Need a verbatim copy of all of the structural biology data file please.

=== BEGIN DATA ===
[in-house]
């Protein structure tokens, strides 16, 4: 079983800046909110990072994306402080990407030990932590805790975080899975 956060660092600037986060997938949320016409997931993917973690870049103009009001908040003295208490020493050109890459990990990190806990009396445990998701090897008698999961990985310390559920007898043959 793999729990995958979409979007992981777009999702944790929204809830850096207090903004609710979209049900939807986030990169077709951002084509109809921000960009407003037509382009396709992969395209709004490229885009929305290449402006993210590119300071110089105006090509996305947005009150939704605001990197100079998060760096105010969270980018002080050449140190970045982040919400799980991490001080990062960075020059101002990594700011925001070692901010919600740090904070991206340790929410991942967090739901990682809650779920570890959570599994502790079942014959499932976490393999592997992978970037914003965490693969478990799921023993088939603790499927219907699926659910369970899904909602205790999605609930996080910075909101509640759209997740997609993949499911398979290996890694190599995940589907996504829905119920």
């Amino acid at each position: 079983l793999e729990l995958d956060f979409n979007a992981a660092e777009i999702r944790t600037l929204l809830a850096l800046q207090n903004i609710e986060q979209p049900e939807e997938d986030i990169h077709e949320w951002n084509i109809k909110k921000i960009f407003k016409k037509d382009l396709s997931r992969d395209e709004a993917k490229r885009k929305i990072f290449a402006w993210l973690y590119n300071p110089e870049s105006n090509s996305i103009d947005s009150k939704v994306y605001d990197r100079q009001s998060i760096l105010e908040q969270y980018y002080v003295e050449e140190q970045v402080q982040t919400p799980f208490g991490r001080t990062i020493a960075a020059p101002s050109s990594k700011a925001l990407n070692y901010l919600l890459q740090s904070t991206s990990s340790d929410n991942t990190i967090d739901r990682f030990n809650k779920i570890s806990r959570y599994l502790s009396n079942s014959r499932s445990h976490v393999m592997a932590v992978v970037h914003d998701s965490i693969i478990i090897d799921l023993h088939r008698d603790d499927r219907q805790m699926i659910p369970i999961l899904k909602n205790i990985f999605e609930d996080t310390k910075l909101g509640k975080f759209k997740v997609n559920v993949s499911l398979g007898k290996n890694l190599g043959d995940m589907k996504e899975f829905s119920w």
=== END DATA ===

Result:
[in-house]
């Protein structure tokens, strides 16, 4: 079983800046909110990072994306402080990407030990932590805790975080899975 956060660092600037986060997938949320016409997931993917973690870049103009009001908040003295208490020493050109890459990990990190806990009396445990998701090897008698999961990985310390559920007898043959 793999729990995958979409979007992981777009999702944790929204809830850096207090903004609710979209049900939807986030990169077709951002084509109809921000960009407003037509382009396709992969395209709004490229885009929305290449402006993210590119300071110089105006090509996305947005009150939704605001990197100079998060760096105010969270980018002080050449140190970045982040919400799980991490001080990062960075020059101002990594700011925001070692901010919600740090904070991206340790929410991942967090739901990682809650779920570890959570599994502790079942014959499932976490393999592997992978970037914003965490693969478990799921023993088939603790499927219907699926659910369970899904909602205790999605609930996080910075909101509640759209997740997609993949499911398979290996890694190599995940589907996504829905119920």
């Amino acid at each position: 079983l793999e729990l995958d956060f979409n979007a992981a660092e777009i999702r944790t600037l929204l809830a850096l800046q207090n903004i609710e986060q979209p049900e939807e997938d986030i990169h077709e949320w951002n084509i109809k909110k921000i960009f407003k016409k037509d382009l396709s997931r992969d395209e709004a993917k490229r885009k929305i990072f290449a402006w993210l973690y590119n300071p110089e870049s105006n090509s996305i103009d947005s009150k939704v994306y605001d990197r100079q009001s998060i760096l105010e908040q969270y980018y002080v003295e050449e140190q970045v402080q982040t919400p799980f208490g991490r001080t990062i020493a960075a020059p101002s050109s990594k700011a925001l990407n070692y901010l919600l890459q740090s904070t991206s990990s340790d929410n991942t990190i967090d739901r990682f030990n809650k779920i570890s806990r959570y599994l502790s009396n079942s014959r499932s445990h976490v393999m592997a932590v992978v970037h914003d998701s965490i693969i478990i090897d799921l023993h088939r008698d603790d499927r219907q805790m699926i659910p369970i999961l899904k909602n205790i990985f999605e609930d996080t310390k910075l909101g509640k975080f759209k997740v997609n559920v993949s499911l398979g007898k290996n890694l190599g043959d995940m589907k996504e899975f829905s119920w």